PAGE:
SHE SAT IN THE CORNER of the elevator, not saying a word. She was young, probably about 20, and pretty and black, although the last two characteristics and maybe the other as well are not germane. It's hard to tell anymore. She was dressed in a sweater and slacks, and sometimes her elevator in the Capitol of the United States was so jammed with women intent on lobbying either for or against the ERA that she had to lean into the wall. She said she had no position on ERA. All she would say was "Down, please."
She laughed when asked where she stood on the issue. A colleague asked her, and she giggled and said she had no position. She smiled a pretty smile, then closed the door and took her elevator down. When the door opened, the din of the crowd greeted you. It was late in the day, but still the Capitol was full of wandering groups of women there to lobby on ERA.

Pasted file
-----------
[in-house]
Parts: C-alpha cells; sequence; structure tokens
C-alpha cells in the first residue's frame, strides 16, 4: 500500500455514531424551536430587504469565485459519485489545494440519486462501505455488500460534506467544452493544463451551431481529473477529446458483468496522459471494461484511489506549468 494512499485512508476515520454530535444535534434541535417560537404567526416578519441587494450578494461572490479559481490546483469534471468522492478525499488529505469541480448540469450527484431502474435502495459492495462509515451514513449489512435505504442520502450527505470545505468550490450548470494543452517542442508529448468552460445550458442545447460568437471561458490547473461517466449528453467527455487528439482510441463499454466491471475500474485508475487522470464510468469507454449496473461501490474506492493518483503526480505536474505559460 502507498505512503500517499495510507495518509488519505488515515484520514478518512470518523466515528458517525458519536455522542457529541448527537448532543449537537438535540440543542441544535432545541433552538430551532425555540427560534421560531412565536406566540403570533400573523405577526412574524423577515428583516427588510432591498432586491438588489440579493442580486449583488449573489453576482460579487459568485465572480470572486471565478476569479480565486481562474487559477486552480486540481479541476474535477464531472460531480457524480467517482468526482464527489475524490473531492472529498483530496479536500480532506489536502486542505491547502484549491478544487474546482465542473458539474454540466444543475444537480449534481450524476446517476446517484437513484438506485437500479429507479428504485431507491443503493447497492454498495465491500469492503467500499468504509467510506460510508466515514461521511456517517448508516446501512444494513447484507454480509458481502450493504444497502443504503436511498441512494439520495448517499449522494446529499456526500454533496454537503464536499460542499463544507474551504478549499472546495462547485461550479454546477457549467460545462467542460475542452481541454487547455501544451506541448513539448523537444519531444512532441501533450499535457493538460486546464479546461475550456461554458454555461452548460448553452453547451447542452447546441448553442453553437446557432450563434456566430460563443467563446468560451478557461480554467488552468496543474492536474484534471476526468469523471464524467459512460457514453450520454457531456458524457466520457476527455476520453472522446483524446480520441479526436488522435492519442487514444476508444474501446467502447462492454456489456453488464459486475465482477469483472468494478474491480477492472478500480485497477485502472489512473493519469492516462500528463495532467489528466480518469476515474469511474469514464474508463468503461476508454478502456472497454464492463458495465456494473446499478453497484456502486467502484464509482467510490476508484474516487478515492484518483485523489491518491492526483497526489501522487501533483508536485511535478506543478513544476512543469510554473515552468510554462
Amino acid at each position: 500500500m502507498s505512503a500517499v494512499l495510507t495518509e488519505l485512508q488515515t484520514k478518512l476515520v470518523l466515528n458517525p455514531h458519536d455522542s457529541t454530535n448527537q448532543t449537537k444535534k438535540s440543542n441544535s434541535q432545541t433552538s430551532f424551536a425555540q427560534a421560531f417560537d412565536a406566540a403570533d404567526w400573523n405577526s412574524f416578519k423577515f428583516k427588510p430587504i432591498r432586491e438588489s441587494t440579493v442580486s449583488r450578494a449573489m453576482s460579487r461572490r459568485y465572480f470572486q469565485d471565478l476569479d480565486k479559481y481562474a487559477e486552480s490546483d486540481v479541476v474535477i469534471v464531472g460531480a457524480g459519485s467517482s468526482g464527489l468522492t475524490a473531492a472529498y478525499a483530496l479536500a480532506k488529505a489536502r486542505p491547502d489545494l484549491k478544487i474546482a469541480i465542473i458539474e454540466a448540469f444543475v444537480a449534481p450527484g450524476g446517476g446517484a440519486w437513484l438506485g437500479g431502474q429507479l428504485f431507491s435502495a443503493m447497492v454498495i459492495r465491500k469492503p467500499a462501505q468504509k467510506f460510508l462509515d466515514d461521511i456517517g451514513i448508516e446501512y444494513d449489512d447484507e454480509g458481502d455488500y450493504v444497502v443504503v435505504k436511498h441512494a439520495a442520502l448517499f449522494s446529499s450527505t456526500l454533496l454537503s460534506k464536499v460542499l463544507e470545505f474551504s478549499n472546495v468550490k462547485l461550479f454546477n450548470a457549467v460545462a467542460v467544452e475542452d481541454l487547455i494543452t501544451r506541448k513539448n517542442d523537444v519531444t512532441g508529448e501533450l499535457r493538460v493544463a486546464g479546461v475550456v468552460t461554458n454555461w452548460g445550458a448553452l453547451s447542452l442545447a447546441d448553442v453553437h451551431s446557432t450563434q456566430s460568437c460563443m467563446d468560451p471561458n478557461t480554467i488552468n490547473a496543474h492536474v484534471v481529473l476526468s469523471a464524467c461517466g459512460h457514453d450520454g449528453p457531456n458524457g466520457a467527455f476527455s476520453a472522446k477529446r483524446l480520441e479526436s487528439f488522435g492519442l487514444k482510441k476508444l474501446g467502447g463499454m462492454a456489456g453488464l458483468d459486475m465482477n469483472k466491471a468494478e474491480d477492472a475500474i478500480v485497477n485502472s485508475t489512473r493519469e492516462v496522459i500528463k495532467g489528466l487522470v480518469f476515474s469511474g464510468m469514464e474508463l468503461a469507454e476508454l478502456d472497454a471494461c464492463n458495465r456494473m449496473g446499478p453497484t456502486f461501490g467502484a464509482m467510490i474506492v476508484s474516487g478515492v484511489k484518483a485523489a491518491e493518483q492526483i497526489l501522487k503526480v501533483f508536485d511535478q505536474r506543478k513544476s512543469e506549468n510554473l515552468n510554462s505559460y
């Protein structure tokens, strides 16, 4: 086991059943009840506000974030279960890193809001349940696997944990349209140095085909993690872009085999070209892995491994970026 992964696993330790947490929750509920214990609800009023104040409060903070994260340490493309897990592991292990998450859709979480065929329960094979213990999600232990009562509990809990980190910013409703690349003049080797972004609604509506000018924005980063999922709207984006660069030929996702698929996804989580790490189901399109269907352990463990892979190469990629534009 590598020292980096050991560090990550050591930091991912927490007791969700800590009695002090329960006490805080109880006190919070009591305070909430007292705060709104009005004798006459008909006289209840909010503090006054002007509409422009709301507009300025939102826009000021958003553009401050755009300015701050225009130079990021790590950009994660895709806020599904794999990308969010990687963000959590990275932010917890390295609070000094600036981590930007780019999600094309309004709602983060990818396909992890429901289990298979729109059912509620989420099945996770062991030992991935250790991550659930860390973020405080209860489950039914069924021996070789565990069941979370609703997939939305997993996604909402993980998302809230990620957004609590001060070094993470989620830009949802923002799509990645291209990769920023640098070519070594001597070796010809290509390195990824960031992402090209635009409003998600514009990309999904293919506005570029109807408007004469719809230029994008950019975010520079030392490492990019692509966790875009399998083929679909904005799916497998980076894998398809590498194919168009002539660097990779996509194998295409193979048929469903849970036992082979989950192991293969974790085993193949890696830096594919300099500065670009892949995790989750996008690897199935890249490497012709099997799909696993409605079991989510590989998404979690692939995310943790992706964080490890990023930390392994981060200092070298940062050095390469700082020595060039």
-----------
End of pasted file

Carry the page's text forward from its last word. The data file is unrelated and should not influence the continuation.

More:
The pro-ERA women were dressed in white, some of them and the antis were dressed as they saw fit. They wandered the place in small groups, marauding bands looking for a stray senator to pounce upon and lobby. The biggies were there - Liz Carpenter and Betty Friedan for ERA and Phyllis Schlafly in opposition - and mostly they mingled with each other pleasantly while the Senate of the United States, 98 men and two widows, decided the matter.
The room was crowded with waiting women and reminded you, somehow, of some religious ceremony where the women await the men. Even after it was over, they didn't seem to matter - any of them. No one came out and told them what the vote was, and no senator came out and made his report. After a while, a woman who is an aide to Sen. Birch Bayh (D-Ind.) came out and announced the vote and the ones who were for ERA cheered and the ones who were against it looked sad.
You go from one to the other from the pros to the antis, filling a notebook with their reasons. From the antis, you never get anything that makes sense. It is always some leglistic explanation of their position, something involving the Constitution or precedence. But it is always women who cite the Constitution and precedence as if defense of the Constitution suddenly has become a sexlinked trait. Something is not being said here.